Abrogation of E-cadherin-mediated cell-cell contact in mouse embryonic stem cells results in reversible LIF-independent self-renewal.
Soncin F., Mohamet L., Eckardt D., Ritson S., Eastham AM., Bobola N., Russell A., Davies S., Kemler R., Merry CLR., Ward CM.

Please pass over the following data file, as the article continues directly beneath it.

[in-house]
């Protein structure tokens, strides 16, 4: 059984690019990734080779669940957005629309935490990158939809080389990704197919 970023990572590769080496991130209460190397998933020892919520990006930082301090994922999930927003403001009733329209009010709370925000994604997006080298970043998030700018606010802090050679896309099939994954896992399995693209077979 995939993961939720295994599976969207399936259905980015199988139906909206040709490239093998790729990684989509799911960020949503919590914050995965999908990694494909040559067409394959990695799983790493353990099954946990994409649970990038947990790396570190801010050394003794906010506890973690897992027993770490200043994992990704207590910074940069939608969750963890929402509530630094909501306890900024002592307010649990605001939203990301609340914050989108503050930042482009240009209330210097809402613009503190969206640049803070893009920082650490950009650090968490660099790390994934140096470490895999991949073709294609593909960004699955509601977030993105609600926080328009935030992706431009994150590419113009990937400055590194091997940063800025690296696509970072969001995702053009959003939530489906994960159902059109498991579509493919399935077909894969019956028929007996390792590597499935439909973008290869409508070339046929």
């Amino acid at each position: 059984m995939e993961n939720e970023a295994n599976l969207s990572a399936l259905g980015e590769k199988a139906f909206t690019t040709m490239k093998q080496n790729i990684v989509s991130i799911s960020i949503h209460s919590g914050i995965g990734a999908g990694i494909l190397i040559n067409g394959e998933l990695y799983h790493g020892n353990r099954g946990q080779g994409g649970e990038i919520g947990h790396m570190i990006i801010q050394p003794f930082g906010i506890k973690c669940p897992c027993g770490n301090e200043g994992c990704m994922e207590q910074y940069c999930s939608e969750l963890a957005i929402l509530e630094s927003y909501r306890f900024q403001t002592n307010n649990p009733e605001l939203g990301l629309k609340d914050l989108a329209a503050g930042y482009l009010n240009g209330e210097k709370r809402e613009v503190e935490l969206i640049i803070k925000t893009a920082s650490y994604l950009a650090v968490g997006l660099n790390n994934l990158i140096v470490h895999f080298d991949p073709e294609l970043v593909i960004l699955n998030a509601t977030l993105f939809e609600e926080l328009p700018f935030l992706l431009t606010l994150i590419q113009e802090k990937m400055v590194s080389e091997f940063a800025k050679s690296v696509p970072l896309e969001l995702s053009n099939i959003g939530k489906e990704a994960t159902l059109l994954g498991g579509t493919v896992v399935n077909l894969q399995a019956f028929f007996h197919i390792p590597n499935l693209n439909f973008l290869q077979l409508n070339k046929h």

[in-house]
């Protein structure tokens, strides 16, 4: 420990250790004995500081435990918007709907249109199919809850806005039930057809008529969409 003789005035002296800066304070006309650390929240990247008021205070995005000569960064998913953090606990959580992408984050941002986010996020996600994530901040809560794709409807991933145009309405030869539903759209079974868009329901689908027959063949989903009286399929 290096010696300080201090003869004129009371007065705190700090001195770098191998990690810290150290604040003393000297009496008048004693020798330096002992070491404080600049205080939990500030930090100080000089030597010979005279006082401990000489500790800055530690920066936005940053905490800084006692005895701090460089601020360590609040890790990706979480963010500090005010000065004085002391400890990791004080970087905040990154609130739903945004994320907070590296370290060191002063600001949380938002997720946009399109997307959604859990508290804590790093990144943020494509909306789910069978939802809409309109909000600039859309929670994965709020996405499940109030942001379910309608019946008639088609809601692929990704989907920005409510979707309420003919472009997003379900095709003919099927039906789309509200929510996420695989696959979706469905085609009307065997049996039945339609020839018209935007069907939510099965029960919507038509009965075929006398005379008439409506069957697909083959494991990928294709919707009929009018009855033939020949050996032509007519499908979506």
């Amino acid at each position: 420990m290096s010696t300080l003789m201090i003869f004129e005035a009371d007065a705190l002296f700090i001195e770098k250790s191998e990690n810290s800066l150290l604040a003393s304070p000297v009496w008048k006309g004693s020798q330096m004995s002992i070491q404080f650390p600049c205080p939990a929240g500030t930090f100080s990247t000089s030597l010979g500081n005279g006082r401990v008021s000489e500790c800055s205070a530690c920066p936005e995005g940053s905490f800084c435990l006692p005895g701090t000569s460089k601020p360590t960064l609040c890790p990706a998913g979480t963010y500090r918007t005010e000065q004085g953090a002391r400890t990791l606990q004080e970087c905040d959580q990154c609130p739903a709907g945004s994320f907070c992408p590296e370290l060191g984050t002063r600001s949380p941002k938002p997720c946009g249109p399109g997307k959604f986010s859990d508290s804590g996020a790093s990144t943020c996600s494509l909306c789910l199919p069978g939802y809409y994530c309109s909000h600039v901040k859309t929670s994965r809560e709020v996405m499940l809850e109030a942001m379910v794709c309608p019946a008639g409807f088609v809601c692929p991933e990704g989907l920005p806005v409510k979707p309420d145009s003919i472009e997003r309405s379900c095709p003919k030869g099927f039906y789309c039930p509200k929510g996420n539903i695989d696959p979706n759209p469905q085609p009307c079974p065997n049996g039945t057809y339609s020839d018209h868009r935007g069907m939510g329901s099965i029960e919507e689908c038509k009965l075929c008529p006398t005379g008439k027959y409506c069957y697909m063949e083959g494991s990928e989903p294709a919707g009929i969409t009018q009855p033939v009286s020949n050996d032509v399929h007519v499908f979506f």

We have previously demonstrated that differentiation of embryonic stem (ES) cells is associated with downregulation of cell surface E-cadherin. In this study, we assessed the function of E-cadherin in mouse ES cell pluripotency and differentiation. We show that inhibition of E-cadherin-mediated cell-cell contact in ES cells using gene knockout (Ecad(-/-)), RNA interference (EcadRNAi), or a transhomodimerization-inhibiting peptide (CHAVC) results in cellular proliferation and maintenance of an undifferentiated phenotype in fetal bovine serum-supplemented medium in the absence of leukemia inhibitory factor (LIF). Re-expression of E-cadherin in Ecad(-/-), EcadRNAi, and CHAVC-treated ES cells restores cellular dependence to LIF supplementation. Although reversal of the LIF-independent phenotype in Ecad(-/-) ES cells is dependent on the beta-catenin binding domain of E-cadherin, we show that beta-catenin null (betacat(-/-)) ES cells also remain undifferentiated in the absence of LIF. This suggests that LIF-independent self-renewal of Ecad(-/-) ES cells is unlikely to be via beta-catenin signaling. Exposure of Ecad(-/-), EcadRNAi, and CHAVC-treated ES cells to the activin receptor-like kinase inhibitor SB431542 led to differentiation of the cells, which could be prevented by re-expression of E-cadherin. To confirm the role of transforming growth factor beta family signaling in the self-renewal of Ecad(-/-) ES cells, we show that these cells maintain an undifferentiated phenotype when cultured in serum-free medium supplemented with Activin A and Nodal, with fibroblast growth factor 2 required for cellular proliferation. We conclude that transhomodimerization of E-cadherin protein is required for LIF-dependent ES cell self-renewal and that multiple self-renewal signaling networks subsist in ES cells, with activity dependent upon the cellular context.